Iraqi students who studied at Kutaisi Akaki Tsereteli State University (ATSU) have still not had their residency status reinstated.
Iraqi students unable to continue studying in Georgia due to removal of residency status
By Messenger Staff
Wednesday, Janaury 20
About 10 Iraqi students received notification from the government of Georgia that due to issues of national security, their residence permits had been revoked as of December 25.
“They only told us that it is dangerous that we are in Georgia. We never had any problems, even a fine, anything which could be a legitimate reason to revoke our permits,” said one of the students.
With the residency permits’ cancellation, the status of the students was automatically revoked for all ten of them. They asked for help from the ATSU administration.
Deputy Rector at ATSU, Shalva Kirtadze, said the university did everything to help the students.
“We gave the relevant bodies our assessment of the students and documents describing their education,” he said.
The Minister of Education and Science of Georgia, Tamar Sanikidze, said that the Iraqi students had had their residency permits revoked because they did not comply with the legal requirements to remain in Georgia.
According to Sanikidze, she did not have any information about the security risk the students were told they pose to the country, because the structure that cancelled the status has no obligation for reporting the reasons to theMinistry of Education.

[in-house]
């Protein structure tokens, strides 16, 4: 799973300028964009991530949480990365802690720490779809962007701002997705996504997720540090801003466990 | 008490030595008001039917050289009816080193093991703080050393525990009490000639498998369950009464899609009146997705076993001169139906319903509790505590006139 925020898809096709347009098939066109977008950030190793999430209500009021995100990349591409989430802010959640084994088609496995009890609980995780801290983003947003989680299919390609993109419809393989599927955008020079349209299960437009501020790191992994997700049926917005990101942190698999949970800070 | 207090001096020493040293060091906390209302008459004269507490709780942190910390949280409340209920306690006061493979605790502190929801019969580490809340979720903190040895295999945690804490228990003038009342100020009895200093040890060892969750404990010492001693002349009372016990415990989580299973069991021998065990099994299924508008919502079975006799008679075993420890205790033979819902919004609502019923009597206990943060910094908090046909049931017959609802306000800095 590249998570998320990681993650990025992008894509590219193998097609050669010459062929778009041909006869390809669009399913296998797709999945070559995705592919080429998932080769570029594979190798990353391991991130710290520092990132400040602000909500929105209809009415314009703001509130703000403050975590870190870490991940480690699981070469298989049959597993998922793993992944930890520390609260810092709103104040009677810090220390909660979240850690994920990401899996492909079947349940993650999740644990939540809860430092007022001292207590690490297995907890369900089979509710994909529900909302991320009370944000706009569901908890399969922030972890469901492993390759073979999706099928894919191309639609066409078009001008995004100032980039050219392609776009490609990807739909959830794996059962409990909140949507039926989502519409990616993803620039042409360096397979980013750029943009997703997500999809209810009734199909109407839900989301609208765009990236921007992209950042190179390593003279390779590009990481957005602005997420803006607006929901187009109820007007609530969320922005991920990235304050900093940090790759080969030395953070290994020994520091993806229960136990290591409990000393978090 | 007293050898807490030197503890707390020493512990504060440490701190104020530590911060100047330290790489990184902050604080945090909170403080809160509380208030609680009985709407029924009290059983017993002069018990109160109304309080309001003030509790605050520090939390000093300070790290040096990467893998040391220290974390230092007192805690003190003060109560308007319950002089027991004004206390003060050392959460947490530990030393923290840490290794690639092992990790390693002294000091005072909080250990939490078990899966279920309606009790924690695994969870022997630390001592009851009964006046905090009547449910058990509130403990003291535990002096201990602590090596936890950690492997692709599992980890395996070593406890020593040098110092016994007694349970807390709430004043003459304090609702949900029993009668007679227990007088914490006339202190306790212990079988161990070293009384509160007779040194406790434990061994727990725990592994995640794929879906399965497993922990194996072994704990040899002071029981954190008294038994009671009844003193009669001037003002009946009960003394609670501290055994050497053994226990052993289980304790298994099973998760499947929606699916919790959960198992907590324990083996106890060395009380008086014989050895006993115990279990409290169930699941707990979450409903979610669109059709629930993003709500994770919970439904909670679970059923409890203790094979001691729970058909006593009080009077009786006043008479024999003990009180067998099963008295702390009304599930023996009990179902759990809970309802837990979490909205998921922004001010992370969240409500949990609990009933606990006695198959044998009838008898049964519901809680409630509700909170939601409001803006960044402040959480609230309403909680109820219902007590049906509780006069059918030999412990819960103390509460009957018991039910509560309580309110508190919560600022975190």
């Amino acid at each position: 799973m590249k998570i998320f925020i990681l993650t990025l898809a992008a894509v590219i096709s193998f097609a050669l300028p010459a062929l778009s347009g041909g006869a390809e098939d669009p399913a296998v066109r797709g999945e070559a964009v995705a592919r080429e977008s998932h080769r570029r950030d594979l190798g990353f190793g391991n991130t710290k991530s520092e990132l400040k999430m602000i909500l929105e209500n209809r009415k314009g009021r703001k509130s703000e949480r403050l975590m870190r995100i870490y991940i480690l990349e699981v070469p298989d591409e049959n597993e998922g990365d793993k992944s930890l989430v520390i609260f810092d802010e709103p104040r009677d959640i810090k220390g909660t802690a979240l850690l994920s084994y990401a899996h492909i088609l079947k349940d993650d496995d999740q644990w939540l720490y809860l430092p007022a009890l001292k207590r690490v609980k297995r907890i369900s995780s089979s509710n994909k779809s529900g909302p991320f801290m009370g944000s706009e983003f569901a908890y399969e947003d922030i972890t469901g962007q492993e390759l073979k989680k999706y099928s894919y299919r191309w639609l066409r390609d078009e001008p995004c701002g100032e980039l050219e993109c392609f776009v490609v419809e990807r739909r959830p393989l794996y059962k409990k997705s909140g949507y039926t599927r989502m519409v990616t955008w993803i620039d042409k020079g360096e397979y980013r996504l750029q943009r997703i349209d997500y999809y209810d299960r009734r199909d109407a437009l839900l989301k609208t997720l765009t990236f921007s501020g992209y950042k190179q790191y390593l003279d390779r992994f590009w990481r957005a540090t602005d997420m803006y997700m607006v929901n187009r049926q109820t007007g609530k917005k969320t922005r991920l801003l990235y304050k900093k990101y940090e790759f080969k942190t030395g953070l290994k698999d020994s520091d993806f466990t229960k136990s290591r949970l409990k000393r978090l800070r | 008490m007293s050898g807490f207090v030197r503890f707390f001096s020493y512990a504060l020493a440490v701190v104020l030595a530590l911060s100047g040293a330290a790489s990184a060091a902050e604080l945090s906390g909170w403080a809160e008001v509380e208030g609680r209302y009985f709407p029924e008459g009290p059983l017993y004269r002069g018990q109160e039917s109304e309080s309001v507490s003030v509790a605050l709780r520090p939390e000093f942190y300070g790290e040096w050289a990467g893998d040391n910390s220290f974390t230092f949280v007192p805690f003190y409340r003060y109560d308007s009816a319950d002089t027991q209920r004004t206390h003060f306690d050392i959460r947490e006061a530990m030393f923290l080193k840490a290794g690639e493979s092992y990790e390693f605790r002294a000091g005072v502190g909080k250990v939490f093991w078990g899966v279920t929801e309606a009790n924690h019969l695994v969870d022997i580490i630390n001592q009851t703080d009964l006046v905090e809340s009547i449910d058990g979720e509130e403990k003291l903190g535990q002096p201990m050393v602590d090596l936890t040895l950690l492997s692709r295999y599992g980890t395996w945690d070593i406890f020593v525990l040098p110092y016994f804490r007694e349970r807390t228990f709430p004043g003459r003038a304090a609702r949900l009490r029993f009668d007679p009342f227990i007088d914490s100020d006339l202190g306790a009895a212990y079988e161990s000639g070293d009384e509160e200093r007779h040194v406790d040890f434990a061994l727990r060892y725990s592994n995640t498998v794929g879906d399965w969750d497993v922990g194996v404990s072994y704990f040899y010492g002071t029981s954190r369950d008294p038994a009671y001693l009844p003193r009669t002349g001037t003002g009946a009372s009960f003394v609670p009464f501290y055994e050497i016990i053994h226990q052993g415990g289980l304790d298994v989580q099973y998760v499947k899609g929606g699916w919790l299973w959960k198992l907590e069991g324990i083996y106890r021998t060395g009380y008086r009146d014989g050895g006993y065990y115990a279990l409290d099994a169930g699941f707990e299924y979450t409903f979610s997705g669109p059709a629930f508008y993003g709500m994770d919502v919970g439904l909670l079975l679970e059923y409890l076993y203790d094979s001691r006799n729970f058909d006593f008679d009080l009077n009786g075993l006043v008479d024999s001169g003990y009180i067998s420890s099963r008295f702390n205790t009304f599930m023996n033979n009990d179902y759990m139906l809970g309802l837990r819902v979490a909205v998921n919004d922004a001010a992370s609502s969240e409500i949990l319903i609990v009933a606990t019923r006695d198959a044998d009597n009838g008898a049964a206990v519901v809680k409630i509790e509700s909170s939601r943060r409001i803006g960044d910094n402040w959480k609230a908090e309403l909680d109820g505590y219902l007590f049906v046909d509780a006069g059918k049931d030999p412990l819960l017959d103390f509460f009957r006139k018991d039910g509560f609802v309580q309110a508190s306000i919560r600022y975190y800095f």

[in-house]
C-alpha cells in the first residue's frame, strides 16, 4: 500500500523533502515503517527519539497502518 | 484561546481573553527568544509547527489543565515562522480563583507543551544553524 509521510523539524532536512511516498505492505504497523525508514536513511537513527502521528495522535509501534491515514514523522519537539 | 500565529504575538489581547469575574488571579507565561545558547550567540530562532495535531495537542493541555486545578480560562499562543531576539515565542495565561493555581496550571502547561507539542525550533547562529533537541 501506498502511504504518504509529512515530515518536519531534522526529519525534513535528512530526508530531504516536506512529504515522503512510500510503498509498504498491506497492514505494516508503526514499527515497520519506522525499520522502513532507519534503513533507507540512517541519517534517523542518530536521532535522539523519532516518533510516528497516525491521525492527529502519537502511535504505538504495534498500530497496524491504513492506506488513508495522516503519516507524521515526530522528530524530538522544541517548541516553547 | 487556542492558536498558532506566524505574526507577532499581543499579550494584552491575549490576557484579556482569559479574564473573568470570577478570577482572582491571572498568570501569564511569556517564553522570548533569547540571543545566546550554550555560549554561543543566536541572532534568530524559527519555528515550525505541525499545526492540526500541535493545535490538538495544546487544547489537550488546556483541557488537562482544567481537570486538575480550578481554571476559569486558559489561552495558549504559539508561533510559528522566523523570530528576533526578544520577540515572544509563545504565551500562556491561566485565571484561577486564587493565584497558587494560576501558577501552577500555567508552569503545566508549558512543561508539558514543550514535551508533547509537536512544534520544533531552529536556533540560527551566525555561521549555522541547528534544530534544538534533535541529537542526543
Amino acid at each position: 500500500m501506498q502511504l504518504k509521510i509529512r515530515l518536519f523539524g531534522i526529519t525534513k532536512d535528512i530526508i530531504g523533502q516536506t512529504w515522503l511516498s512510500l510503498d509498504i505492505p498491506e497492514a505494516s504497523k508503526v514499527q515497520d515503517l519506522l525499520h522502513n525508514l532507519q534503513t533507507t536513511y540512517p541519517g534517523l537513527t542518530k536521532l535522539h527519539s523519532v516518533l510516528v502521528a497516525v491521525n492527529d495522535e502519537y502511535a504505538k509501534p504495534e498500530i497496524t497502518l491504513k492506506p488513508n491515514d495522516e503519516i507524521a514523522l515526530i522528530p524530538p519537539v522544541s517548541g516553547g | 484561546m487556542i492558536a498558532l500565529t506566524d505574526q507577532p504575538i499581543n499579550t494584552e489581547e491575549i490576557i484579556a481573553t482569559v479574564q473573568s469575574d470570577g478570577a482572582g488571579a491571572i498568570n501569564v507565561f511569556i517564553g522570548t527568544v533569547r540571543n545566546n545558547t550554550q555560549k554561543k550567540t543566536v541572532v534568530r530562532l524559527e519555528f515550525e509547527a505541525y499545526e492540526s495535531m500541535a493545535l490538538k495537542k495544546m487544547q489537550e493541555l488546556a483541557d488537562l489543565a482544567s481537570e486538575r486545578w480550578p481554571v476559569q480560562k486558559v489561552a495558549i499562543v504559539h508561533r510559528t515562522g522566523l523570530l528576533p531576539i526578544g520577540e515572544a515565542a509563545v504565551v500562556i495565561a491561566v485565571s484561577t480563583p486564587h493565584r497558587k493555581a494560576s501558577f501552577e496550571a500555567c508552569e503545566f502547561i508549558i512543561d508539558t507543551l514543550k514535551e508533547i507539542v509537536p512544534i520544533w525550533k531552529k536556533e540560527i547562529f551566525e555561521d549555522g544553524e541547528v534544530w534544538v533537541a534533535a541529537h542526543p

“They had to go through certain procedures of security checks, which are also described in national legislation. If they have some additional documents to submit in order to receive a residency permit, they will have this opportunity as well,” stressed Sanikize.
Minister of Justice Thea Tsulukiania recommended that the students appeal the decision in court.
“The relevant government bodies estimated the risks and made a decision. They probably saw something in the documentation. However, those students still have time to appeal the decision,” state Tsulukiani.
The students plan to keep protesting until they receive the necessary documentation that will allow them to remain in Georgia.
“We are not dangerous. We will launch a protest from now on. We won’t attend lectures until the university helps us. We are on the third part of our course right now, and if we hadn’t been dangerous before, we don’t understand why we are being considered so now,” said one of the students.
The students have time to leave Georgia until the end of the month.